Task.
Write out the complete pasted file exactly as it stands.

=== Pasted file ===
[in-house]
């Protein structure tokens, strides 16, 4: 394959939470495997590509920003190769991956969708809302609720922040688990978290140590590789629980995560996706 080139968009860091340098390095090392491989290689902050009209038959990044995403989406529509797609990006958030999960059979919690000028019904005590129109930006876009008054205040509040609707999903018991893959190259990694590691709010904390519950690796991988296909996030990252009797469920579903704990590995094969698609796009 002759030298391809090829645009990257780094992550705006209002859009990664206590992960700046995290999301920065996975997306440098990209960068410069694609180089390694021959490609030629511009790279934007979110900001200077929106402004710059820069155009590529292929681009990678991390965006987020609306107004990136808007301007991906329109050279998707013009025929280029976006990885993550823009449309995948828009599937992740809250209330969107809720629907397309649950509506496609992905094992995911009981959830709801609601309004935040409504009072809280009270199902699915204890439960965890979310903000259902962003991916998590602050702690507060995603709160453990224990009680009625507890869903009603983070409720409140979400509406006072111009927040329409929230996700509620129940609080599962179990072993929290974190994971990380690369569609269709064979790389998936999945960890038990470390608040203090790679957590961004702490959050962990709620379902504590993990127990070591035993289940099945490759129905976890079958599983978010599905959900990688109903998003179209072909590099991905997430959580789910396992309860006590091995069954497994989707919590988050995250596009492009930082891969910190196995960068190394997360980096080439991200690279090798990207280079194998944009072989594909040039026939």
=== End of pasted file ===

[in-house]
């Protein structure tokens, strides 16, 4: 394959939470495997590509920003190769991956969708809302609720922040688990978290140590590789629980995560996706 080139968009860091340098390095090392491989290689902050009209038959990044995403989406529509797609990006958030999960059979919690000028019904005590129109930006876009008054205040509040609707999903018991893959190259990694590691709010904390519950690796991988296909996030990252009797469920579903704990590995094969698609796009 002759030298391809090829645009990257780094992550705006209002859009990664206590992960700046995290999301920065996975997306440098990209960068410069694609180089390694021959490609030629511009790279934007979110900001200077929106402004710059820069155009590529292929681009990678991390965006987020609306107004990136808007301007991906329109050279998707013009025929280029976006990885993550823009449309995948828009599937992740809250209330969107809720629907397309649950509506496609992905094992995911009981959830709801609601309004935040409504009072809280009270199902699915204890439960965890979310903000259902962003991916998590602050702690507060995603709160453990224990009680009625507890869903009603983070409720409140979400509406006072111009927040329409929230996700509620129940609080599962179990072993929290974190994971990380690369569609269709064979790389998936999945960890038990470390608040203090790679957590961004702490959050962990709620379902504590993990127990070591035993289940099945490759129905976890079958599983978010599905959900990688109903998003179209072909590099991905997430959580789910396992309860006590091995069954497994989707919590988050995250596009492009930082891969910190196995960068190394997360980096080439991200690279090798990207280079194998944009072989594909040039026939």